Indiana parents who are creating trusts for their children in which they name one of them as trustee may want to also appoint a protector. This is someone, often a sibling, who can step in and take over the trust if there is a threat, such as a lawsuit.

A trust can also protect assets from a spouse in case of divorce or from a stepparent in case of death. Assets that are not placed in a trust for children could otherwise pass to the stepparent and the stepparent’s own children. People may also want to think about how they will protect their estate from estate tax. The approximately $11 million exemption means that at present this is a concern for few people, but in 2026, it is due to drop to around $5 million, and it could go significantly lower. With a dynasty trust, wealth can be protected from gift and estate tax for several generations.

There are a number of other types of trusts that people may find useful. The asset protection trust places asset control with an outside trustee, but it offers a great deal of protection. Couples who want more control may want to consider a spousal lifetime access trust. This offers less protection than an asset protection trust but does remove assets from the taxable estate.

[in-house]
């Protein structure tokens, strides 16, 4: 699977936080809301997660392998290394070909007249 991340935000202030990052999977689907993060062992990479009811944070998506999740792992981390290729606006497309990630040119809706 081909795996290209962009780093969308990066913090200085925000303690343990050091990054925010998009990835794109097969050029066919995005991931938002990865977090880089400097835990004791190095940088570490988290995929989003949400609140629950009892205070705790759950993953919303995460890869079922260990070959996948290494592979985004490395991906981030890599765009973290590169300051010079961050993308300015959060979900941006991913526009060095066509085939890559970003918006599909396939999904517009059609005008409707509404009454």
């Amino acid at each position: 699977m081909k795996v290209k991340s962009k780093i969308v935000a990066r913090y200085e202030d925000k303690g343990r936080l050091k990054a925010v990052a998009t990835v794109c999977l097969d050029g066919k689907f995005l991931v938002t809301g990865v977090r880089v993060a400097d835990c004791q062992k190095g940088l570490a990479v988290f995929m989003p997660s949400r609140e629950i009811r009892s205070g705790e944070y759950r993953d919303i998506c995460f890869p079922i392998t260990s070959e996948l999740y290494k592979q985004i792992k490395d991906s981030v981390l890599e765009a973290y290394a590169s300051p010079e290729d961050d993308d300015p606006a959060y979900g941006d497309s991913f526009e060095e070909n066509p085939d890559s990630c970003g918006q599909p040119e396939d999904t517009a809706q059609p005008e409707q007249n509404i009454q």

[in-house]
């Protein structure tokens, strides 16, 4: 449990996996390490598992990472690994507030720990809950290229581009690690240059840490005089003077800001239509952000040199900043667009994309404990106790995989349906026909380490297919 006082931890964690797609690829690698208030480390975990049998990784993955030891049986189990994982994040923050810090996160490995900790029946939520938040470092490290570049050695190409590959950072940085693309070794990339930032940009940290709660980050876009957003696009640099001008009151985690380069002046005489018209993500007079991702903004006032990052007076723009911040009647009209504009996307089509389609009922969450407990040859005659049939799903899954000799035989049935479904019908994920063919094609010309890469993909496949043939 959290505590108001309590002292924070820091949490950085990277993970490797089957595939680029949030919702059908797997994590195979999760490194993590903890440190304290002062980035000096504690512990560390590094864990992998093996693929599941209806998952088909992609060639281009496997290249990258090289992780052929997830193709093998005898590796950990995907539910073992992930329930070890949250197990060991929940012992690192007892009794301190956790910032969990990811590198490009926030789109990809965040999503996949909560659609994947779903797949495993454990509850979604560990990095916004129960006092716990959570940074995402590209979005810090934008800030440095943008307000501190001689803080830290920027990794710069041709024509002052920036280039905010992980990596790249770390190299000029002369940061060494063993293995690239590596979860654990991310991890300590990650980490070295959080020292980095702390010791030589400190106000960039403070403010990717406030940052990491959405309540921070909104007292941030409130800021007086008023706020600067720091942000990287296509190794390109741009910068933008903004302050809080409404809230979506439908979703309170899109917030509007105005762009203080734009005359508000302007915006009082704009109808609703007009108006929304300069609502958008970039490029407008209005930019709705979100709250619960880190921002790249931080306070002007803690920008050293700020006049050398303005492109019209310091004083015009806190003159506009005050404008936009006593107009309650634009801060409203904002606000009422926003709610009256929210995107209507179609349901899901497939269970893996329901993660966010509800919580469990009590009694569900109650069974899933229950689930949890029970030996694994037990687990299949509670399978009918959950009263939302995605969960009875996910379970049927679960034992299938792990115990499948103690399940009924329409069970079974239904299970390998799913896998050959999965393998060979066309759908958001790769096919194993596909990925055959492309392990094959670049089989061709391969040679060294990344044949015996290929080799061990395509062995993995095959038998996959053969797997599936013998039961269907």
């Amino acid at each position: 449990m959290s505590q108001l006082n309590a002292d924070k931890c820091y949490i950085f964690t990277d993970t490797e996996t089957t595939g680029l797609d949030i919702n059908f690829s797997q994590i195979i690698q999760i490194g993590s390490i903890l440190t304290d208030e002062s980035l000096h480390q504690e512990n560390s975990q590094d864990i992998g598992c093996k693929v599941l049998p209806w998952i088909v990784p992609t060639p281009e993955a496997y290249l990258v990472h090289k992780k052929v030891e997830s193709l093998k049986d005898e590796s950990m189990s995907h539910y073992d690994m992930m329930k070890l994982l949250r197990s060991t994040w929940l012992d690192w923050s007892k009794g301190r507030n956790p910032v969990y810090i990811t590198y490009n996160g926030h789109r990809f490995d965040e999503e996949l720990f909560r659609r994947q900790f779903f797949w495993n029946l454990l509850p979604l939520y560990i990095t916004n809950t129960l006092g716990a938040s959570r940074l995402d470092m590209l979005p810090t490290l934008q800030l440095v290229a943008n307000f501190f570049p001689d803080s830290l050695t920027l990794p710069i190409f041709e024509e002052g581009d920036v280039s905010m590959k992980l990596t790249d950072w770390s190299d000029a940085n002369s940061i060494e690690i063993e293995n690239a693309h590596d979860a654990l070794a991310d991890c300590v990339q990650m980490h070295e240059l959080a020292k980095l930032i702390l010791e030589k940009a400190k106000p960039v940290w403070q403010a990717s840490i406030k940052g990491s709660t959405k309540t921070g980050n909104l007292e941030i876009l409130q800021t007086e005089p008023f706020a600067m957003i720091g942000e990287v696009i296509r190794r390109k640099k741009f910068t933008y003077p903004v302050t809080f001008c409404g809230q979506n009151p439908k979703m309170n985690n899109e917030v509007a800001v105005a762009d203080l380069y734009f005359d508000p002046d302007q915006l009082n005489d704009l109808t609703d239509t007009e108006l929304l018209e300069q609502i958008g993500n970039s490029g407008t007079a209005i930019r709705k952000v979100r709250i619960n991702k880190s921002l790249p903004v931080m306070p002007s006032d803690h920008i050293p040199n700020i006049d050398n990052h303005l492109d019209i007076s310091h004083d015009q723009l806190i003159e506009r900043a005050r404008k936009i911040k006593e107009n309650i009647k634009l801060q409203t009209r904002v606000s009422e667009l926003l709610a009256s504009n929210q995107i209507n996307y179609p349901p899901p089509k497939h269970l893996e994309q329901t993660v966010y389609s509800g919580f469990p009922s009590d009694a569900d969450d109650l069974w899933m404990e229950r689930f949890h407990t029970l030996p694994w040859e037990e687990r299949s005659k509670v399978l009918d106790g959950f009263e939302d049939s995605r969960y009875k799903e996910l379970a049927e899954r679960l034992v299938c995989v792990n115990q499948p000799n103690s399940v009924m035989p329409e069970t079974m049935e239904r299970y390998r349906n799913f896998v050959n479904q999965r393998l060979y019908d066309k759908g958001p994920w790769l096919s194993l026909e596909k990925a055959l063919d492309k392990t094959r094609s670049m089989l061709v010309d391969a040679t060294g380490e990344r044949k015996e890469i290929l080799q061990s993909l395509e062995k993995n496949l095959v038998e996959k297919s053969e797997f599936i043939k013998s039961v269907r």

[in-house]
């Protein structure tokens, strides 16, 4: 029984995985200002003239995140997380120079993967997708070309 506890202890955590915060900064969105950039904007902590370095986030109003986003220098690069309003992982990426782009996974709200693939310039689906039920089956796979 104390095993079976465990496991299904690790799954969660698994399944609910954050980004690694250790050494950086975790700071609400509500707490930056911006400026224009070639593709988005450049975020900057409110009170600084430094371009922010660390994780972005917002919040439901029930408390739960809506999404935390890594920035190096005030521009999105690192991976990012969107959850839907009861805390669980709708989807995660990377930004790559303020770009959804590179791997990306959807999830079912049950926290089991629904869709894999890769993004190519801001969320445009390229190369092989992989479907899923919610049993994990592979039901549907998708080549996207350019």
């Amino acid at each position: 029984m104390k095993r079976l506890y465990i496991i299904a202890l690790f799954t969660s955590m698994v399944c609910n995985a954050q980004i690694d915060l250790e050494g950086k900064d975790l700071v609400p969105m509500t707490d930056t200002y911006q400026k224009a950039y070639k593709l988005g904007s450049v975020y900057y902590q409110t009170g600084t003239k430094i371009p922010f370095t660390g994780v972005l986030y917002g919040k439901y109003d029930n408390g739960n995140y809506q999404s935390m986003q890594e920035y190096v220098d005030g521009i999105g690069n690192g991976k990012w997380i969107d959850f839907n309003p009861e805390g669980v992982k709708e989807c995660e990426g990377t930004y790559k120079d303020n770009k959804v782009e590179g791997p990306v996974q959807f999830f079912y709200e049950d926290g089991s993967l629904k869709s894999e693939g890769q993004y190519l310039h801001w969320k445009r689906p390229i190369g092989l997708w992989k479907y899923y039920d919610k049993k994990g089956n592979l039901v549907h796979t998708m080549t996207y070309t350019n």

Estate planning can be a complex process, and working with an attorney may help people avoid pitfalls that can make the estate more vulnerable to challenges by family members. An attorney may be able to explain how various types of trusts can be useful in certain situations. For example, if a parent is worried about an adult child being irresponsible with assets, a trust could be set up with a trustee who determines when the child receives distributions.